When I install the Ubuntu16.04, it seems that encrypting the home folder is possible.
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I just want to know what it means. I've never selected it before. What will be different if I select it?

If we can encrypt the home folder, is it possible the encrypt any other directory? is it possible to encrypt a disk (for example the system is installed in /dev/sda and I want to encrypt the /dev/sdb)?


Choosing that option will enable file-based encryption of files within your home folder. For this Ubuntu uses eCryptFS, a filesystem driver that it mounts into your home directory while you are logged in, performing encryption and decryption transparently.

This setting makes it very easy and transparent to do so - it's just a simple check box and you don't need to worry about mounting and unmounting, where you store the backing (encrypted) data, managing keys and settings, etc. Ubuntu does it all for you. But, it is limited to just the circumstances laid out here: your home directory, using your account password.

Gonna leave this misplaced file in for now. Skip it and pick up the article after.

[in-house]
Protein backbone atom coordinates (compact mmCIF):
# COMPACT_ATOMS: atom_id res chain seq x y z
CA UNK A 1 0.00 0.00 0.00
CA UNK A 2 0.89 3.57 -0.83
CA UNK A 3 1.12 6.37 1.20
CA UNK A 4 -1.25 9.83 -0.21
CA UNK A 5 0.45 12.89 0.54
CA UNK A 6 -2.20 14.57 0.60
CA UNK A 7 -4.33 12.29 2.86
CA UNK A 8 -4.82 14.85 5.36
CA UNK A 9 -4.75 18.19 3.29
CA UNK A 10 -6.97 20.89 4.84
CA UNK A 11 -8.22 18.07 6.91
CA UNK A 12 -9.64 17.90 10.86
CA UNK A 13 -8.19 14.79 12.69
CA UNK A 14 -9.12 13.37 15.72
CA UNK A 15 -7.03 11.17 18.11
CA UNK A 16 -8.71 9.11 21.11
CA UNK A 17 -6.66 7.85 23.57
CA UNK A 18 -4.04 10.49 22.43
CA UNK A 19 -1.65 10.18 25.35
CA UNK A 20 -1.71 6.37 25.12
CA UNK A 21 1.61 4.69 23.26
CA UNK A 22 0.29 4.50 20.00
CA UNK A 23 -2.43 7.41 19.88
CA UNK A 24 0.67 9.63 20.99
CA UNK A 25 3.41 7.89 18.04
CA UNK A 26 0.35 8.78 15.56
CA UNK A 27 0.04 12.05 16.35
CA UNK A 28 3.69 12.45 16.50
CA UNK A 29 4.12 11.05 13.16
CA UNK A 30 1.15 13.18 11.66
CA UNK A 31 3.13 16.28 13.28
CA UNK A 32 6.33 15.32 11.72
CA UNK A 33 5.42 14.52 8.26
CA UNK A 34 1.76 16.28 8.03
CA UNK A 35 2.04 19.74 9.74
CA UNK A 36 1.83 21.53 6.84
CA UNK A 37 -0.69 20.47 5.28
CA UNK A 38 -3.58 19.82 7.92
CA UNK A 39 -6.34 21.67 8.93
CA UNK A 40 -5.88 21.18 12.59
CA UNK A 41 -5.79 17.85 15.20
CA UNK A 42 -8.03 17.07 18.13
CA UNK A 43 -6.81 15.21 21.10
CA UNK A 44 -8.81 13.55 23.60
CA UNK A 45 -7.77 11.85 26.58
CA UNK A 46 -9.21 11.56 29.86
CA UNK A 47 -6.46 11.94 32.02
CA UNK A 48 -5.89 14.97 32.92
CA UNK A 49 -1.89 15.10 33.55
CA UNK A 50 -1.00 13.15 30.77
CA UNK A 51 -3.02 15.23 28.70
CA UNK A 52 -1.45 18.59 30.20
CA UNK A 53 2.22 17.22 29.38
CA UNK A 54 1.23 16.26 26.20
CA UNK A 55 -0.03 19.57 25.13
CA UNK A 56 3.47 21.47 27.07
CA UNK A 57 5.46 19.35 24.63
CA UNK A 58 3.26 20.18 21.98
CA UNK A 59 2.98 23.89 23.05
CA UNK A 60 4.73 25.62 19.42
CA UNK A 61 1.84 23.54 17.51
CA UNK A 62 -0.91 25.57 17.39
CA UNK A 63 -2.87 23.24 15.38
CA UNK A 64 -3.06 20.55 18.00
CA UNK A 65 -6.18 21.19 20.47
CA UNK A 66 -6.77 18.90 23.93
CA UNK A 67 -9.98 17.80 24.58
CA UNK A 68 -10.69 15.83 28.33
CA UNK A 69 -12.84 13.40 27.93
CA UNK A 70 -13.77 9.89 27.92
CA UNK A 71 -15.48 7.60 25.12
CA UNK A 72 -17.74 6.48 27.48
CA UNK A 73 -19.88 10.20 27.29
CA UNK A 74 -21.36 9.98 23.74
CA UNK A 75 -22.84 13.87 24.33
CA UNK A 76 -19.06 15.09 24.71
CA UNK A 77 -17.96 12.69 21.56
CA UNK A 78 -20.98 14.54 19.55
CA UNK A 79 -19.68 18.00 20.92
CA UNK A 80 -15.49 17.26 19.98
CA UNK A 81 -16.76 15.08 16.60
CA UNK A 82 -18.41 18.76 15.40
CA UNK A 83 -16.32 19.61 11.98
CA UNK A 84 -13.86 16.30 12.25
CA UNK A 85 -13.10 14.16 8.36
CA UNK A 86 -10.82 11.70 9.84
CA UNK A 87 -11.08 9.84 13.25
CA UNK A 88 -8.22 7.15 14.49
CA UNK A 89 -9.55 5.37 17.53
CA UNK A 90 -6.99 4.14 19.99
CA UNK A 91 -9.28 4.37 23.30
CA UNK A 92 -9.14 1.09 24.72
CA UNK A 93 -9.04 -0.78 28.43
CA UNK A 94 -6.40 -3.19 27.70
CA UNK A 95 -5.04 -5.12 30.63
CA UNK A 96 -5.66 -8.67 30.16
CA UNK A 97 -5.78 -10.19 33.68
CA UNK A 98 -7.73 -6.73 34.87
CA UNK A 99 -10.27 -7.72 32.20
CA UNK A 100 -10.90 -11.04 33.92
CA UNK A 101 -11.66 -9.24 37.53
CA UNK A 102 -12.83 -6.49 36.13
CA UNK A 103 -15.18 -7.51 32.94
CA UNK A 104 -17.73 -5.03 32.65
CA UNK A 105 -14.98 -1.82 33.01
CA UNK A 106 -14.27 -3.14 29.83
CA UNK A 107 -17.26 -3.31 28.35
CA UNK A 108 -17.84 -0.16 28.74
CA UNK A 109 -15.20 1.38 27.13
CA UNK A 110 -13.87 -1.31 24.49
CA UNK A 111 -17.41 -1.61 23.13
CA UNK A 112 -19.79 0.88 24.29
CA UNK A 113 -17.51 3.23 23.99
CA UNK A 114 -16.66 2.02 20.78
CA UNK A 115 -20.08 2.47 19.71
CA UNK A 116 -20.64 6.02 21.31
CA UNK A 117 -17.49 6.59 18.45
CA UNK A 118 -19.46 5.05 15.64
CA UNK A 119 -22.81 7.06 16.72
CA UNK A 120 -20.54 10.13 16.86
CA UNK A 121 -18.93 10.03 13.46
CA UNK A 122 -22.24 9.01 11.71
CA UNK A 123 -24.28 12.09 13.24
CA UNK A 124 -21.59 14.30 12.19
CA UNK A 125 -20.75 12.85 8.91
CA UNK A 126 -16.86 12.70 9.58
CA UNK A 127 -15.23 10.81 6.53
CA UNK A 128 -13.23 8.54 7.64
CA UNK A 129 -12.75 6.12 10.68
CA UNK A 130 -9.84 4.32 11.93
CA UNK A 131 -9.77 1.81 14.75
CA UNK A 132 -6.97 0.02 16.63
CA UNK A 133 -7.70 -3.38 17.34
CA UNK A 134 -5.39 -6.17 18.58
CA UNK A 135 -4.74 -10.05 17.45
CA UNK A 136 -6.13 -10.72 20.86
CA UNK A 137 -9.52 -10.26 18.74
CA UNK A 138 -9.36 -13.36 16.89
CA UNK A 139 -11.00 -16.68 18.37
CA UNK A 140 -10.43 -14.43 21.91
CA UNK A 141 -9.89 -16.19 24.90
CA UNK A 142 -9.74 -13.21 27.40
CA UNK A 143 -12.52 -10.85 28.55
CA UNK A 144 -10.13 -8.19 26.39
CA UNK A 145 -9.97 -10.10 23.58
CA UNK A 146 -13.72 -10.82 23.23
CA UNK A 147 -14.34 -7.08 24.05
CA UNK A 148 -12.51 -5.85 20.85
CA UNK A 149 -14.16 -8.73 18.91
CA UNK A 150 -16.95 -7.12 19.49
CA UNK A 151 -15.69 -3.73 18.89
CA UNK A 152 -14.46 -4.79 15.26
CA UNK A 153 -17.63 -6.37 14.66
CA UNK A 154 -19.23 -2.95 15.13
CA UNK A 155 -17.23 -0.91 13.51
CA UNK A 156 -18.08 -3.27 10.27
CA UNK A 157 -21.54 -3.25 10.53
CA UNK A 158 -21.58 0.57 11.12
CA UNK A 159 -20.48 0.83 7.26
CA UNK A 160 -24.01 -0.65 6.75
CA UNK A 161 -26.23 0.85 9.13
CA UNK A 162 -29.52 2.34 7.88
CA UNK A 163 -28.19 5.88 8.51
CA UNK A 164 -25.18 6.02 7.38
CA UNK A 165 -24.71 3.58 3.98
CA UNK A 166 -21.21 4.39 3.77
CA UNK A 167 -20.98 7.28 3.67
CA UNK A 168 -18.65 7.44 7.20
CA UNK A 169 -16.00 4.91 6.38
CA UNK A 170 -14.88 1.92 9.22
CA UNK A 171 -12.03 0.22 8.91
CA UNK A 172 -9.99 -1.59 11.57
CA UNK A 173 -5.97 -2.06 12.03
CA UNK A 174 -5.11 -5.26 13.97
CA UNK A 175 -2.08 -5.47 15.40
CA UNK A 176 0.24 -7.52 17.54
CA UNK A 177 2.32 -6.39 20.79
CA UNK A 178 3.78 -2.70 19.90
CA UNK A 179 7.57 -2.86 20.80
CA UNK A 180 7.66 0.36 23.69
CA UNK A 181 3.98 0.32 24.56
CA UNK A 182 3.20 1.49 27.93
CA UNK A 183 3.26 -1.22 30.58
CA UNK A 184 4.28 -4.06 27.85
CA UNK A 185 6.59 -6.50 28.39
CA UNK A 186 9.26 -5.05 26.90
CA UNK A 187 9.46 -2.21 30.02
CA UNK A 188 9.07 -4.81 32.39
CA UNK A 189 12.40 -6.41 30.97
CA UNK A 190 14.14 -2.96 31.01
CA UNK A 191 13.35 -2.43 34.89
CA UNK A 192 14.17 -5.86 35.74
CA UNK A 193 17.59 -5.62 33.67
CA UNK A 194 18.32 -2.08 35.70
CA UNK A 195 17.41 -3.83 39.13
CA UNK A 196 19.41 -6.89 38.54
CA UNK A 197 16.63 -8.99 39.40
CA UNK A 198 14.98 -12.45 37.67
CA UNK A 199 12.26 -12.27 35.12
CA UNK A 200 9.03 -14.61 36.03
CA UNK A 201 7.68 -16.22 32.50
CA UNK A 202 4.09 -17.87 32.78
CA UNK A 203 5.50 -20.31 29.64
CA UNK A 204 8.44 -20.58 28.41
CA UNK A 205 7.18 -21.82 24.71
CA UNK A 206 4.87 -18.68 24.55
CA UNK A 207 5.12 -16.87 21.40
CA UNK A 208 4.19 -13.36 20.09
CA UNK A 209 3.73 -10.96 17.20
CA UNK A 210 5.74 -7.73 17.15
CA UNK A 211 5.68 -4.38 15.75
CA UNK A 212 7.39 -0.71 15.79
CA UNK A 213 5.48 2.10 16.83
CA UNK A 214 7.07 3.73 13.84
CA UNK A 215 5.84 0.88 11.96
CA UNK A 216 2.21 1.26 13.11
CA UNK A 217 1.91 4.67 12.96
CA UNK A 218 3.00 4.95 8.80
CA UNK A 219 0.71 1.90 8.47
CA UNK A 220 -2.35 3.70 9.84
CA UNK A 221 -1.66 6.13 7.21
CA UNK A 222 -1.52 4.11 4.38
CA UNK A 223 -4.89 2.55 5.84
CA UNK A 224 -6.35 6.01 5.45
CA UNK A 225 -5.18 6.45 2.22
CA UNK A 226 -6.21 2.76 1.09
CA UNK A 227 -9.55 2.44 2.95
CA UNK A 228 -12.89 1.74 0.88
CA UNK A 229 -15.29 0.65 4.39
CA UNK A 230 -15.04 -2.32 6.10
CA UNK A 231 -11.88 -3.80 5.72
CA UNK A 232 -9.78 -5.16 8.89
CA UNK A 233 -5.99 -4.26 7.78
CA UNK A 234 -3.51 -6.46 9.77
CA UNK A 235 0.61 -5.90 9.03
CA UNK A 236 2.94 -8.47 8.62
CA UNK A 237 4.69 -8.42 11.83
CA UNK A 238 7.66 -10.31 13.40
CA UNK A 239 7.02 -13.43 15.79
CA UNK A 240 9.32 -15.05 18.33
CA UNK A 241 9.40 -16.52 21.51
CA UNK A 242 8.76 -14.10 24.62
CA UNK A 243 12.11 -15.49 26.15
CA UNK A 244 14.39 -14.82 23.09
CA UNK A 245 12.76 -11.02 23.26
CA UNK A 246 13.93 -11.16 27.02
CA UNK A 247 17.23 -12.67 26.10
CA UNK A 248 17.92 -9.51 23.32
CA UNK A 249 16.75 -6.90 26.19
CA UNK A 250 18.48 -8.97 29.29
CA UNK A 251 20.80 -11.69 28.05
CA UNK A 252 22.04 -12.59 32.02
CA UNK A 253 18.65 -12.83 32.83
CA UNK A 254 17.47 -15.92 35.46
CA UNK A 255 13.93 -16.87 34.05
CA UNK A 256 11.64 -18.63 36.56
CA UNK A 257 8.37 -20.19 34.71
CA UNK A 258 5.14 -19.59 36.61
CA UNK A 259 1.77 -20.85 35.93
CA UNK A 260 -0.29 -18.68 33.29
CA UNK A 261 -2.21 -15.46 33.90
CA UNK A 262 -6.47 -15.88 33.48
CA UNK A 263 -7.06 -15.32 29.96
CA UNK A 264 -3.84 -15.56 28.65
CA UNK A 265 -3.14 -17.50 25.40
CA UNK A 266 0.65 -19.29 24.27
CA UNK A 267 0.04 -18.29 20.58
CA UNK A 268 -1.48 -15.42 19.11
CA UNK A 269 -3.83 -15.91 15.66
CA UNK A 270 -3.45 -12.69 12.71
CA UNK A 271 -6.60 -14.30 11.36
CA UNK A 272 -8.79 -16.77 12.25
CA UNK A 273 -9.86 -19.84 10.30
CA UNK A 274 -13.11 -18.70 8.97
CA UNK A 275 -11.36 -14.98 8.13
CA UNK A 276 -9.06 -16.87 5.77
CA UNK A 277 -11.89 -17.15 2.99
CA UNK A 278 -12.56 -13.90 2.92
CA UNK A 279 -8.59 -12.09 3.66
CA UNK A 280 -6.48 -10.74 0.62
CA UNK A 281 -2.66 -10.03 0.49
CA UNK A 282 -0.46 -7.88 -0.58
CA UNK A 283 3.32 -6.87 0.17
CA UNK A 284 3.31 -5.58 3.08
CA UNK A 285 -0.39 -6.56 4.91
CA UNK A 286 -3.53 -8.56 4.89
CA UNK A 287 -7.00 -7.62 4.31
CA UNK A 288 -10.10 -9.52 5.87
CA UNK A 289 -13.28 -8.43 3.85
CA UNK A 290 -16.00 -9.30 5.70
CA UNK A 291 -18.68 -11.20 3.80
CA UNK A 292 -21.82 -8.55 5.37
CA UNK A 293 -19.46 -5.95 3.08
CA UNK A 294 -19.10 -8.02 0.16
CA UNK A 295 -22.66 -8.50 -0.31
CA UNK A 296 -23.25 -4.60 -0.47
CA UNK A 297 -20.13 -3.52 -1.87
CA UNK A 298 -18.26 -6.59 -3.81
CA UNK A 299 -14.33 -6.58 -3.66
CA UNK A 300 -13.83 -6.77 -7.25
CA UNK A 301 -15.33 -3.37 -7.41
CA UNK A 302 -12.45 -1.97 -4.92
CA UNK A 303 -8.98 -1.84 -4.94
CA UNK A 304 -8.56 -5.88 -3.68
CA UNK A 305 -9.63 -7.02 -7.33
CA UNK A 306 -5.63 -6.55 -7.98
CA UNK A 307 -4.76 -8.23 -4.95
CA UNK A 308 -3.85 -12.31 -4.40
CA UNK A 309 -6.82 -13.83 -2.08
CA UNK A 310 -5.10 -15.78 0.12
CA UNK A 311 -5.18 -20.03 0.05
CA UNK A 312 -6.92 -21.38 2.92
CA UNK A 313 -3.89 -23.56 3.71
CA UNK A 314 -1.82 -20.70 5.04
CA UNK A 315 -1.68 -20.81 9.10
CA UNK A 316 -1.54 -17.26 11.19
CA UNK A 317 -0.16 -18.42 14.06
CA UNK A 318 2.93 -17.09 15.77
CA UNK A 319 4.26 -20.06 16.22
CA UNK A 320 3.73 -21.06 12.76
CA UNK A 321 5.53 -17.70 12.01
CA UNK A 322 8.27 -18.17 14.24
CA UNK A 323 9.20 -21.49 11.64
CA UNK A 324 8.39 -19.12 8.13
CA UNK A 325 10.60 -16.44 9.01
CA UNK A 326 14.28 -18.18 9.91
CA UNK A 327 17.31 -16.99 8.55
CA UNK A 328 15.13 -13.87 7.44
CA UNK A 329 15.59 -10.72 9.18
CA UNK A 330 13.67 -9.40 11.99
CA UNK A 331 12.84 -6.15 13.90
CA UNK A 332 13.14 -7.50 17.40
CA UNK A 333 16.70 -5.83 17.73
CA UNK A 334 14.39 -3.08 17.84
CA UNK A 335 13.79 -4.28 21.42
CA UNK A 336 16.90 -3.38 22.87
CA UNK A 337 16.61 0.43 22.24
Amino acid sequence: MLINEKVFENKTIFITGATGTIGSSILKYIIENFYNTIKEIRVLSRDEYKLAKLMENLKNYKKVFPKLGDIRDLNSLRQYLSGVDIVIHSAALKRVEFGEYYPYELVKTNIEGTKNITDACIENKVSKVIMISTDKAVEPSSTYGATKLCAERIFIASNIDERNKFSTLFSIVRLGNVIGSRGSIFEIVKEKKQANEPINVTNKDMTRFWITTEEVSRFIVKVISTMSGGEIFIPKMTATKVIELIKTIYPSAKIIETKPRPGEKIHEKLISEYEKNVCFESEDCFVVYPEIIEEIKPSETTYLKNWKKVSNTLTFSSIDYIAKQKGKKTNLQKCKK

This is file-based on the fly encryption, so on disk the files are stored with each other encrypted individually under a directory usually called .Private.

You can use the ecryptfs-setup-private tool to automate some of the work of setting up other encrypted directories on your system.

If you want to encrypt a whole block device such as /dev/sda then you need block-based encryption, not file-based encryption. The tool you want is cryptsetup. Cryptsetup sets up and manages LUKS based encryption - a common format of block based encryption. Note that encrypting an entire system (including the root) carries added complexity due to the need to boot from the system.

  • Very helpful answer. Thanks a lot. One more question: what does encrypt a file mean? Saying that we are working on a same Ubuntu system. If you encrypt your home folder, does it mean that I will get Mojibake if I try to read your files in your home folder? – Yves Jan 29 '18 at 1:47
  • Yes, the files are only available in their decrypted form after the user logs in with their password. Other users, even with root access or physical access (eg if someone breaks in or steals a laptop), cannot read the file contents while in their encrypted state. – thomasrutter Jan 29 '18 at 2:45

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